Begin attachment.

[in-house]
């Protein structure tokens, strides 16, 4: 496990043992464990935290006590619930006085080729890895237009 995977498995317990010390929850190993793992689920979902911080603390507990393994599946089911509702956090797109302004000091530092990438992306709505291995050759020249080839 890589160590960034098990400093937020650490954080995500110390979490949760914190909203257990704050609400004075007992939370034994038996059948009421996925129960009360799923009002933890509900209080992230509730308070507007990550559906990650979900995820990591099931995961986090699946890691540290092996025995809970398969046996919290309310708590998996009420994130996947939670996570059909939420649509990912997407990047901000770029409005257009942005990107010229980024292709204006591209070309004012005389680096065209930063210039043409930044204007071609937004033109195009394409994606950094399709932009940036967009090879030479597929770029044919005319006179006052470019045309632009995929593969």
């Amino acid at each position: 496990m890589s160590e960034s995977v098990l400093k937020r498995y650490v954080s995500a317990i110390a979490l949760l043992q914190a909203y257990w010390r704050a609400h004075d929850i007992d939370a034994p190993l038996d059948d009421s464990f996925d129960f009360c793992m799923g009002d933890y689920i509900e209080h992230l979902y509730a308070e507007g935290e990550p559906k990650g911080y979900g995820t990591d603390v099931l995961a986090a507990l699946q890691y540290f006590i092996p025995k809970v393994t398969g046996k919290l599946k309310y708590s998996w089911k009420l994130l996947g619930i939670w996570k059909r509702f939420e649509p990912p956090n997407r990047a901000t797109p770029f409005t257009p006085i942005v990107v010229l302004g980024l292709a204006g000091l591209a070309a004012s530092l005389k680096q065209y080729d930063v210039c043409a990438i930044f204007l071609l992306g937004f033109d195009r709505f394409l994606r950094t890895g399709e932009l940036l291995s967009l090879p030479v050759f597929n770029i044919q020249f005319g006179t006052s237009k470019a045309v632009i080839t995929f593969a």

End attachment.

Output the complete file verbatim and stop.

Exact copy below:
[in-house]
């Protein structure tokens, strides 16, 4: 496990043992464990935290006590619930006085080729890895237009 995977498995317990010390929850190993793992689920979902911080603390507990393994599946089911509702956090797109302004000091530092990438992306709505291995050759020249080839 890589160590960034098990400093937020650490954080995500110390979490949760914190909203257990704050609400004075007992939370034994038996059948009421996925129960009360799923009002933890509900209080992230509730308070507007990550559906990650979900995820990591099931995961986090699946890691540290092996025995809970398969046996919290309310708590998996009420994130996947939670996570059909939420649509990912997407990047901000770029409005257009942005990107010229980024292709204006591209070309004012005389680096065209930063210039043409930044204007071609937004033109195009394409994606950094399709932009940036967009090879030479597929770029044919005319006179006052470019045309632009995929593969």
């Amino acid at each position: 496990m890589s160590e960034s995977v098990l400093k937020r498995y650490v954080s995500a317990i110390a979490l949760l043992q914190a909203y257990w010390r704050a609400h004075d929850i007992d939370a034994p190993l038996d059948d009421s464990f996925d129960f009360c793992m799923g009002d933890y689920i509900e209080h992230l979902y509730a308070e507007g935290e990550p559906k990650g911080y979900g995820t990591d603390v099931l995961a986090a507990l699946q890691y540290f006590i092996p025995k809970v393994t398969g046996k919290l599946k309310y708590s998996w089911k009420l994130l996947g619930i939670w996570k059909r509702f939420e649509p990912p956090n997407r990047a901000t797109p770029f409005t257009p006085i942005v990107v010229l302004g980024l292709a204006g000091l591209a070309a004012s530092l005389k680096q065209y080729d930063v210039c043409a990438i930044f204007l071609l992306g937004f033109d195009r709505f394409l994606r950094t890895g399709e932009l940036l291995s967009l090879p030479v050759f597929n770029i044919q020249f005319g006179t006052s237009k470019a045309v632009i080839t995929f593969a």